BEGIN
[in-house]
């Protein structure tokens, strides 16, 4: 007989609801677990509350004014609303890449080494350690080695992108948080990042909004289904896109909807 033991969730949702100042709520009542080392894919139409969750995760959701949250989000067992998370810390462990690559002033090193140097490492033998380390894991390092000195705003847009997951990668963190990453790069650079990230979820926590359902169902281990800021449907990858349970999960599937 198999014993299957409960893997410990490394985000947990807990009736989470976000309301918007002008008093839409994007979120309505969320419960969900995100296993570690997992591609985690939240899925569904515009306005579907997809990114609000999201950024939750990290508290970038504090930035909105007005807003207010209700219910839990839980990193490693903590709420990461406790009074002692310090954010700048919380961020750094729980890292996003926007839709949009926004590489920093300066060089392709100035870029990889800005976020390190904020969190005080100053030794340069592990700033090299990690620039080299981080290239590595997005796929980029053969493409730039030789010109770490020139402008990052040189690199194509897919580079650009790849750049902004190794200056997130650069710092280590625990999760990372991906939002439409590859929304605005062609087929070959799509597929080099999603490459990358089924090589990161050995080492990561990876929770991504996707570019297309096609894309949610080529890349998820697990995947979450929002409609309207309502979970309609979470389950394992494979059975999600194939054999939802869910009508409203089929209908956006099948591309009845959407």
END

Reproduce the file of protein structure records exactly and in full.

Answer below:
[in-house]
């Protein structure tokens, strides 16, 4: 007989609801677990509350004014609303890449080494350690080695992108948080990042909004289904896109909807 033991969730949702100042709520009542080392894919139409969750995760959701949250989000067992998370810390462990690559002033090193140097490492033998380390894991390092000195705003847009997951990668963190990453790069650079990230979820926590359902169902281990800021449907990858349970999960599937 198999014993299957409960893997410990490394985000947990807990009736989470976000309301918007002008008093839409994007979120309505969320419960969900995100296993570690997992591609985690939240899925569904515009306005579907997809990114609000999201950024939750990290508290970038504090930035909105007005807003207010209700219910839990839980990193490693903590709420990461406790009074002692310090954010700048919380961020750094729980890292996003926007839709949009926004590489920093300066060089392709100035870029990889800005976020390190904020969190005080100053030794340069592990700033090299990690620039080299981080290239590595997005796929980029053969493409730039030789010109770490020139402008990052040189690199194509897919580079650009790849750049902004190794200056997130650069710092280590625990999760990372991906939002439409590859929304605005062609087929070959799509597929080099999603490459990358089924090589990161050995080492990561990876929770991504996707570019297309096609894309949610080529890349998820697990995947979450929002409609309207309502979970309609979470389950394992494979059975999600194939054999939802869910009508409203089929209908956006099948591309009845959407």